The Ohio Center for Investigative Journalism contacted all 13 nonprofits who have so far contributed money to political ads in Ohio. according to the FEC. Twelve did not respond to repeated requests to comment.
Scott Hogenson, a spokesman for the 60 Plus Association, said that they don’t list donors, but that their decision to operate as a nonprofit had nothing to do with hiding donors’ identities, as they have been registered as a nonprofit for over 25 years.
“Our goals for the future are the same as our goals for the past. We want to do everything we can to preserve Social Security, Medicare, and to do what we can to educate people on issues of importance to America’s senior citizens,” he said.
According to a report released this week on undisclosed money in politics, nationally, groups reported spending more than $800 million on campaign activities to the FEC between January 2010 and December 2016. That figure that doesn’t include most internet and social media advertisements, which weren’t part of the 2002 overhaul of campaign finance laws and therefore need not be publicly reported.
The issue became especially pronounced after the Supreme Court’s 2010 Citizens United ruling, said Michael Beckel, research manager at Issue One, a nonpartisan ethics think tank based in DC who released the report.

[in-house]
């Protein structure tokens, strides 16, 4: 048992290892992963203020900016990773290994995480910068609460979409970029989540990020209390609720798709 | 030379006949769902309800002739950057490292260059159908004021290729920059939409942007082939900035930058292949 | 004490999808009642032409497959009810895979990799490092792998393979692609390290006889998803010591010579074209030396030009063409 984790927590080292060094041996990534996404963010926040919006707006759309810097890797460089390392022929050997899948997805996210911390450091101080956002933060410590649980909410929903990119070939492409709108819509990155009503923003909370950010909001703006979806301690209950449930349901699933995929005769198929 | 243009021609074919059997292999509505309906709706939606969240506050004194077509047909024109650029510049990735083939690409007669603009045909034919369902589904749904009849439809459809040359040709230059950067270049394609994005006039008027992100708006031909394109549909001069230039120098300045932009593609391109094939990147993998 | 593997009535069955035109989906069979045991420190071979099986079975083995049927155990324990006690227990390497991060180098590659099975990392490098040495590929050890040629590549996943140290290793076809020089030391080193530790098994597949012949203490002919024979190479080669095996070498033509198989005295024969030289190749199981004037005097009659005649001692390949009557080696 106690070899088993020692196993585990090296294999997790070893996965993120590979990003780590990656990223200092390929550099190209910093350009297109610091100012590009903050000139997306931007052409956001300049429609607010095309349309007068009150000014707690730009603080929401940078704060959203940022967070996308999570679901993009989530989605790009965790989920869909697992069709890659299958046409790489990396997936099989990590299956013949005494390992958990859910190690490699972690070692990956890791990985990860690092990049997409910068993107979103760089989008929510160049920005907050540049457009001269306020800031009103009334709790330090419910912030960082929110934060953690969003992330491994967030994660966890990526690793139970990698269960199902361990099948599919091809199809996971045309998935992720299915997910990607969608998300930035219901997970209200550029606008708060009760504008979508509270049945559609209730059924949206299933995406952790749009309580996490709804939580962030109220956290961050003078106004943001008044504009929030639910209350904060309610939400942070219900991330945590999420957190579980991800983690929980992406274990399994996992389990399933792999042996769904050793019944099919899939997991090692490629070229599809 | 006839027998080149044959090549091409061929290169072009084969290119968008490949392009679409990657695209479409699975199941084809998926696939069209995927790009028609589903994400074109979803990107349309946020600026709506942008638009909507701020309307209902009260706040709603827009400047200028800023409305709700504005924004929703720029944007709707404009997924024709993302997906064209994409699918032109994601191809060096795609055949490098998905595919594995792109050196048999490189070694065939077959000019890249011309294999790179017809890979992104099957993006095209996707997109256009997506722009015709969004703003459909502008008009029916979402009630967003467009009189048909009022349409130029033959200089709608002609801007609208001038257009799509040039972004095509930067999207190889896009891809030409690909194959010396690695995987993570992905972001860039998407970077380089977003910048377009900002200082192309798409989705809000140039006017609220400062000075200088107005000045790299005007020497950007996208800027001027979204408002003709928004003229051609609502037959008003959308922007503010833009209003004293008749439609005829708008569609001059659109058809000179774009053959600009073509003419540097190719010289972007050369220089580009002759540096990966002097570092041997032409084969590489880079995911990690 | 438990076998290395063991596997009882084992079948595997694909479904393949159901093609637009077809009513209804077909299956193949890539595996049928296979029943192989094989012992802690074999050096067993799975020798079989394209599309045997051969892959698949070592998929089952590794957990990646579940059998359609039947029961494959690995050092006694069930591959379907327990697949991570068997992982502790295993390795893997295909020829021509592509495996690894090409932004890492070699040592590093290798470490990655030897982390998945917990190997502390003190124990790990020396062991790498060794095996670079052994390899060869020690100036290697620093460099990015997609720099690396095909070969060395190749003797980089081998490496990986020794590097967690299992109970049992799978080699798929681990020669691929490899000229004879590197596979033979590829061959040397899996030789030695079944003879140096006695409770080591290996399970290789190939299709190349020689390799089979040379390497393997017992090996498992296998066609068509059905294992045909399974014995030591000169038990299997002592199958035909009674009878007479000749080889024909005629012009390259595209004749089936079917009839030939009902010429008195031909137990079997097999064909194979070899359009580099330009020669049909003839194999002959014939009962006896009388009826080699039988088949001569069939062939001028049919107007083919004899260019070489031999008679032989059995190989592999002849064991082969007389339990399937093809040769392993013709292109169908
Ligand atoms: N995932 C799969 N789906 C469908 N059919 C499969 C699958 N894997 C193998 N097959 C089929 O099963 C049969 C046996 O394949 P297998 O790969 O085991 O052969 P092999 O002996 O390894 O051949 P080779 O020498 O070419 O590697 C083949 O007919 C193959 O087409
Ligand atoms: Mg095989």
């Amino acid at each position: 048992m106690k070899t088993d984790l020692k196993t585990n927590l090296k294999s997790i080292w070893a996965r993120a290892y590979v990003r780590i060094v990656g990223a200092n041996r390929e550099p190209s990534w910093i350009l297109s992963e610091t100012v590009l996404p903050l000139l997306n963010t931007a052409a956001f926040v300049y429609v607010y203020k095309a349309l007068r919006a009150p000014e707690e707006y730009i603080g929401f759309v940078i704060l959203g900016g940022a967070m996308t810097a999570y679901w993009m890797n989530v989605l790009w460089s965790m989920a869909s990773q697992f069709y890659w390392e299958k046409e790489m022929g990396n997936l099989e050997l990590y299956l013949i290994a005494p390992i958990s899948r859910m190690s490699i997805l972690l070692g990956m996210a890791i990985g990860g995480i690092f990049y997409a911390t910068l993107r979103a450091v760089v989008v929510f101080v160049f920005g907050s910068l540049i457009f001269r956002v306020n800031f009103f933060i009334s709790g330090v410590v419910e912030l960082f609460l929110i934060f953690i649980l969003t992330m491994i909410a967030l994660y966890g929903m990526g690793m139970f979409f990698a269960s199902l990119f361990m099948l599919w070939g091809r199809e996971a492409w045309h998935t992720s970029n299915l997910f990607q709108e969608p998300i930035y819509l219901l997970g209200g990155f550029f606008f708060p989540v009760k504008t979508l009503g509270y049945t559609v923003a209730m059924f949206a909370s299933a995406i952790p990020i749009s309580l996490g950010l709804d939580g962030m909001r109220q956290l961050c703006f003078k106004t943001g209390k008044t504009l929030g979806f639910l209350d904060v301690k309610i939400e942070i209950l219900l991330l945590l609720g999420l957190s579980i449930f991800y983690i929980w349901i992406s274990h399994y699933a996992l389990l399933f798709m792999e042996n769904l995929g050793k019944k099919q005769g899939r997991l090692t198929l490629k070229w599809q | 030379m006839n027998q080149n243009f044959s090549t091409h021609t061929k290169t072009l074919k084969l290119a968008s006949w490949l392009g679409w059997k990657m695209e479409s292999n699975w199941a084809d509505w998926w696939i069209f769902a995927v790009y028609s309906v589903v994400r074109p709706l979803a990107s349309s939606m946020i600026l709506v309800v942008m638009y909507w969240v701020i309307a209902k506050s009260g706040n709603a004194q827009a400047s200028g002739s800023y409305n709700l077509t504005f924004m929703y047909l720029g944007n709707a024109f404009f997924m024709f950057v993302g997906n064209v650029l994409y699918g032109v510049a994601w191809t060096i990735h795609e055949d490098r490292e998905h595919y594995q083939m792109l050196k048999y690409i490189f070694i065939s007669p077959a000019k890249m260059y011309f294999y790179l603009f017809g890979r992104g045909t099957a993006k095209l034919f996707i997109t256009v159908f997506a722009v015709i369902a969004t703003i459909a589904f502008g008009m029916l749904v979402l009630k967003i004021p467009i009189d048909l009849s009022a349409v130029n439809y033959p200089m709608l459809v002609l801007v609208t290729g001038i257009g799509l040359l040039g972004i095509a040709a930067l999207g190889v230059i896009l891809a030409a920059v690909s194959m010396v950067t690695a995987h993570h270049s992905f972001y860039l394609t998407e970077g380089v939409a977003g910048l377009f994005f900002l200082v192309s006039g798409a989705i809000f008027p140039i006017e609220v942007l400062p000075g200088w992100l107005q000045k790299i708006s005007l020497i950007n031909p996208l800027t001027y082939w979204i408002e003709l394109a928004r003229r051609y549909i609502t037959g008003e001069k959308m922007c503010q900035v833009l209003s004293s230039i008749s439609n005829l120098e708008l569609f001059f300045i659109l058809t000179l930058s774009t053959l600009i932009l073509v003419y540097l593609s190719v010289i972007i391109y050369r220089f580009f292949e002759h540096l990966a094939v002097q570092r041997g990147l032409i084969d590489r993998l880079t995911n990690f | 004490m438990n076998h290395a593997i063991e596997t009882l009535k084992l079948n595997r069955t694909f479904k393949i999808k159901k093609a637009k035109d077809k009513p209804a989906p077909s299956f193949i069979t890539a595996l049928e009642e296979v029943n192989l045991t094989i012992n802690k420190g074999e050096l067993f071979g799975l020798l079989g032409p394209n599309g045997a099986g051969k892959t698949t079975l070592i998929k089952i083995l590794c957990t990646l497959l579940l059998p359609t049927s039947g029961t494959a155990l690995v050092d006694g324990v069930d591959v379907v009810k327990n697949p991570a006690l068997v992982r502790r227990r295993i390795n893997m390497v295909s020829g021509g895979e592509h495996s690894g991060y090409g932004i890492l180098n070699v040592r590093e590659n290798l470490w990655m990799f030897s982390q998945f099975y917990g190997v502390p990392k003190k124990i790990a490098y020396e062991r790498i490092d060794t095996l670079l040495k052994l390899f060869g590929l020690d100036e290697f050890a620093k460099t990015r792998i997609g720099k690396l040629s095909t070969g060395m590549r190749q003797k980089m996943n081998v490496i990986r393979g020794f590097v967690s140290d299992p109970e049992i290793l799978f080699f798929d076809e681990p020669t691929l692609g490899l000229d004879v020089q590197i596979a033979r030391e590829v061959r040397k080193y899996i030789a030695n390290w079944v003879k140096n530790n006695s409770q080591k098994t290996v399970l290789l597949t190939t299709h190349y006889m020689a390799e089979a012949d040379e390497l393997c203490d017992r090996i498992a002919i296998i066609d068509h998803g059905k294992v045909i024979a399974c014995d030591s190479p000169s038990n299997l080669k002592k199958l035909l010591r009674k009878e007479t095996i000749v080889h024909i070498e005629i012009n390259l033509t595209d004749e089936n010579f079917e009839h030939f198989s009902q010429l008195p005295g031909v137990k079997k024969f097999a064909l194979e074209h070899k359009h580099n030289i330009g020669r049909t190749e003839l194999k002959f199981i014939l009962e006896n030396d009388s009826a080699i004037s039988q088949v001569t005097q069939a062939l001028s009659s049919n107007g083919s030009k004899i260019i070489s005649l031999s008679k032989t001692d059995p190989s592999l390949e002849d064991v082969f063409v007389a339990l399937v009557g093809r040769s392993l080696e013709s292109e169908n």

“Citizens United led to an explosion in dark money spending. This ruling allowed certain corporations, and certain nonprofit corporations, which generally aren’t required to disclose their donors, to spend unlimited money on advertisements that expressly call for the election or defeat of candidates. So we see brand-new vehicles popping up, like mushrooms after a rain,” he said.
In some case, donor secrecy may prevent voters from easily discerning the motives of the organizations that are sending them political messages.
Take, for example, the Conservative Leadership Alliance. It has a “Super PAC” that has publicliy reported spending $93,000 in political ads. And it has a tax-exempt corporation, CLA Incorporated, that has reported spending $1.6 million in this election cycle, including $56,500 in Ohio, without reporting the names of its donors.
Both organizations are registered to the same address and have the same treasurer on their filings — Marc Himmelstein, a former FirstEnergy lobbyist.
The Conservative Leadership Alliance Inc. says that it promotes conservative leadership. But its negative ads helped to sink the primary congressional candidacy of Christiana Hagan, a thoroughly conservative member of the Ohio House of Representatives.
Hagan landed on CLA’s bad side after she refused to support a measure to allow FirstEnergy to collect an additional $300 million annually from ratepayers.
Hagan says she thinks voters deserve to know who is funding political ads.
“I think it’s important for voters to be able to discern the context of the information they’re receiving,” she said. “When this dark money PAC can come in at the 11th hour with zero to no identification of their sources, it’s nearly impossible for the average person to discern the truth from lies.”